You're an idiot, GunFreak. I don't say that because you're wrong. I say that because you're wrong, you've been corrected, and you refuse to learn. Anybody can be wrong. It takes an idiot to not learn from it.

First off, F = ma isn't relevant to the conversation at hand. It also isn't entirely accurate as long as you want to bring it up in a penis contest. Try F = d(mv)/dx on for size. Granted, with a constant mass system that simplifies to F=ma but I figure if you want to bring up irrelevant stuff so can I.

Strawmen out of the way....

Yes, Pressure = Force / Area. Gee, let's reorder that...

Pressure = Force / Area
Pressure * Area = Force
Area = Force / Pressure

Those are all the same equation, you're just rewriting them in different ways. Welcome to Beginning Algebra.

A larger surface area will have less pressure but an EQUAL amount of force, therefore it WILL remain stationary.

Hello... In the original post it was stated that the pressure was equal. This means that the forces will not be equal and that the piston will move to the right.
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Unread postAuthor: Gun Freak » Sun Feb 14, 2010 7:26 pm

D_Hall wrote:Those are all the same equation, you're just rewriting them in different ways. Welcome to Beginning Algebra.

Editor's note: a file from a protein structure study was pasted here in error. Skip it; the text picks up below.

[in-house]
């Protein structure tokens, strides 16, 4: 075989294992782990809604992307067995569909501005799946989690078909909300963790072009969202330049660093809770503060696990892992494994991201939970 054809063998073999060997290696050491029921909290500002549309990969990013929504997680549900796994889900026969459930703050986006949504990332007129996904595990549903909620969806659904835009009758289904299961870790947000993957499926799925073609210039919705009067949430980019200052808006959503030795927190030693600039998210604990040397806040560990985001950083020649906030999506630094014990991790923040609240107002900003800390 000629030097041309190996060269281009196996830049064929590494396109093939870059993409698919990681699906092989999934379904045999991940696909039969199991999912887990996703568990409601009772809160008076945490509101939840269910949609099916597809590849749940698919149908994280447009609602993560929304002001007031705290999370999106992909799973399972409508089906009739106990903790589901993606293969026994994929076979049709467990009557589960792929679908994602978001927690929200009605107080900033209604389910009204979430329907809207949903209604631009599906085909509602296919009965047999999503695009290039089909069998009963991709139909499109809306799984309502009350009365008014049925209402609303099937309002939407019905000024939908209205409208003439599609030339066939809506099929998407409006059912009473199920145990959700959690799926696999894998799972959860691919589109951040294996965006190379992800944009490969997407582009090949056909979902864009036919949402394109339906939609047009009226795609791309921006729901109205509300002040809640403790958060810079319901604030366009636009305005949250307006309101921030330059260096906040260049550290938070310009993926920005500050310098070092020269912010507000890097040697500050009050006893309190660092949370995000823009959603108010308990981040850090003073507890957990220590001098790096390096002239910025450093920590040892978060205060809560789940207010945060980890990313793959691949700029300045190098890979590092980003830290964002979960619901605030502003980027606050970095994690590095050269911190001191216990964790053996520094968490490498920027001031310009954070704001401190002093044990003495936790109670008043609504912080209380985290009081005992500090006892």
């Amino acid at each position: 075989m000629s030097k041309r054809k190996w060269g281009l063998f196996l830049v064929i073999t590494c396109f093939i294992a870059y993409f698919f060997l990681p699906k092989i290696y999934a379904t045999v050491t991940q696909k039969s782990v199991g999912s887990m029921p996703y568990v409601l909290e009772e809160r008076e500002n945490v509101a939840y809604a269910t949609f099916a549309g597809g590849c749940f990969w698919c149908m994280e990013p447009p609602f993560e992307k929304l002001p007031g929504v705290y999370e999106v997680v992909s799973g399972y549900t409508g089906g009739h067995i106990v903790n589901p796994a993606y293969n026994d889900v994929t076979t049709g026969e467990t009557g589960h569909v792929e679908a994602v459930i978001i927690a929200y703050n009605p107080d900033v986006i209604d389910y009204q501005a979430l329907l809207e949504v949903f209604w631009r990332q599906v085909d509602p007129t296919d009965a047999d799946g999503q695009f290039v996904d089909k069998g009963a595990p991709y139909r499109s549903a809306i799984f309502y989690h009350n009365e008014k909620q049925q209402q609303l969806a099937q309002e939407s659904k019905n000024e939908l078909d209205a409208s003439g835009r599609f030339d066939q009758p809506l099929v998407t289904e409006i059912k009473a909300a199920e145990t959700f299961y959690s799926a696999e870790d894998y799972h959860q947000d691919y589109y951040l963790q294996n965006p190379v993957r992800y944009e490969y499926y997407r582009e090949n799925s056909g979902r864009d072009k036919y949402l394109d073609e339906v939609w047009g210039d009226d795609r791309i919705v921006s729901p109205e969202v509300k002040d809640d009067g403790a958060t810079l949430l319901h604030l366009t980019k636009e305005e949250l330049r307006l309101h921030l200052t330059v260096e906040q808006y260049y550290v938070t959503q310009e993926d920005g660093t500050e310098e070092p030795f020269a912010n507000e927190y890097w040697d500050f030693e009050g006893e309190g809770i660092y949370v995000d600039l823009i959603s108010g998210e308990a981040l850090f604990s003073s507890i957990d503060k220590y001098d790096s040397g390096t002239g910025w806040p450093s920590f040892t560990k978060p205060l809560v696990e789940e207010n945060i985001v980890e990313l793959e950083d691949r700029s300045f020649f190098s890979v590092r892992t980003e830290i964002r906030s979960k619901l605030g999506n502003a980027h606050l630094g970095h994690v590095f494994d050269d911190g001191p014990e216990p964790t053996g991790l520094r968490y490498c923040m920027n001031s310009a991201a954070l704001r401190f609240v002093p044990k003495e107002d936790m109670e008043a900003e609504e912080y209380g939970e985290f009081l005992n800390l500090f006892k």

I took algebra last year, THANKS VERY MUCH.
And I'm now in Geometry. HONORS. Bet thats better than you did at the age of 13? I'm sorry if I'm wrong, but that's what I remember from physics class. I have e-mailed my physics teacher... lol... so we'll see what she says.
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Unread postAuthor: D_Hall » Sun Feb 14, 2010 7:59 pm

What I did at 13 (or even what you've done) is irrelevant to the question at hand. That said, do yourself a favor and learn from those who have more knowledge and experience.

Oh, and I suspect I've had as much or more training in Newtonian physics than your teacher has. Put it this way: the military pays me very well for my knowledge of things that go boom (including guns). And yet, I still learn things from the people on this forum. Sometimes even teenagers.

This is not one of those times.
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Unread postAuthor: Davidvaini » Sun Feb 14, 2010 8:10 pm

yeah don't try to fight D-hall when it comes to math or gases

(especially gases) (he's a stinky fellow... jkjk)

He is the creator of the GGDT (gas gun design tool), found here:
http://thehalls-in-bfe.com/GGDT/

and
http://thehalls-in-bfe.com/HGDT/

It is the premiere tool for gas gun design.

Now I understand that its annoying when you are proved wrong.. but you have been... enough has been said about that...